Children have the right to determine the course of their own lives, according to Diane Swiatek, founder and director of Banbury Crossroads School, a private self-directed learning school that allows students to work at their own pace and uses a tutorial method rather than lectures.
Born in Taber, Swiatek grew up in Calgary. She holds a Bachelor of Arts degree in French and English, a Bachelor of Education degree, and an Early Childhood Services diploma, all from the University of Calgary. She established Banbury Crossroads School 35 years ago.
In 2010, Swiatek received a Woman of Vision Award from the YWCA of Calgary and Global Calgary.
Q How would you describe yourself?
A I’ve always been known as an idealist. I’m a person who is driven by a dream, who will sacrifice for that vision.
Q What was your first job?
A A singer. I was in a folk group called the Bonnie Folk, in Calgary. My first teaching job was working with the Edmonton Catholic School District.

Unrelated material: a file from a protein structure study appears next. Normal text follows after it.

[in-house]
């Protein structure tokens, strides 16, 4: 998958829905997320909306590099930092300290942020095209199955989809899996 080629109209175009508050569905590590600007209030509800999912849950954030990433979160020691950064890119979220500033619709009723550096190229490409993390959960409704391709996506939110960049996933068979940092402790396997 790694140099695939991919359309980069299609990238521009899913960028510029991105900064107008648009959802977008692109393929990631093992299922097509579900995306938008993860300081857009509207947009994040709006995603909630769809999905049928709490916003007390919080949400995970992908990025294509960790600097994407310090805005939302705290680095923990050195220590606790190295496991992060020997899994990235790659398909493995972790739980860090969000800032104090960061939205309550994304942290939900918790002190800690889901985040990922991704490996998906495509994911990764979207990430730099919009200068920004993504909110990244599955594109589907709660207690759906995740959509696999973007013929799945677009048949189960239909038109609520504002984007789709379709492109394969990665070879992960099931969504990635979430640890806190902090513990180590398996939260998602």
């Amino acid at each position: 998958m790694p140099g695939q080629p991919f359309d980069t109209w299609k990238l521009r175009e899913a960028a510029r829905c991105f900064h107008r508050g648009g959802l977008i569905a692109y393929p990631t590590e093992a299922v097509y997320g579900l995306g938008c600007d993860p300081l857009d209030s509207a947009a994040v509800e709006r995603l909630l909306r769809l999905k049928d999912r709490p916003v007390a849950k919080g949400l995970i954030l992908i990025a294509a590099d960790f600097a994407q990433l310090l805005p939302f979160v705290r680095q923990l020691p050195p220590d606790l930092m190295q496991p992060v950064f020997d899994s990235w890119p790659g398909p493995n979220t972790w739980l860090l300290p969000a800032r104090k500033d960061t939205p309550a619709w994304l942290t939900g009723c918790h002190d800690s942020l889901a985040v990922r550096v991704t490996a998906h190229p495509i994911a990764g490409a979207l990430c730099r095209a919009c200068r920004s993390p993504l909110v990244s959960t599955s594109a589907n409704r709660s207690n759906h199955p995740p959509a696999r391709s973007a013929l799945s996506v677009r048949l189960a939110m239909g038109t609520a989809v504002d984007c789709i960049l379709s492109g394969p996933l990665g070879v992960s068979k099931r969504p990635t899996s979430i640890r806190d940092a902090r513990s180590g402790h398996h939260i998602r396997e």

Q What attracted you to working in education?
A I love being with children.
Q Why did you decide to establish Banbury Crossroads School?
A When I read Summerhill, by Scottish educator A.S. Neill, I realized that adults choose how they treat children and how they design schools. It means that parenting and mentoring children is a matter of choosing philosophy and principles, and acting so as to live out those principles. A.S. Neill said that children have a right to be happy. He also said that children should have the right to determine the course of their own lives, as long as they do not interfere with the rights of others. That is the basis of democracy and also mutual respect.
That’s why I wanted a school where kids could live that way. I wanted to give them an opportunity for a different type of education, where they could be happy, engrossed in what they were doing and visible as individuals.
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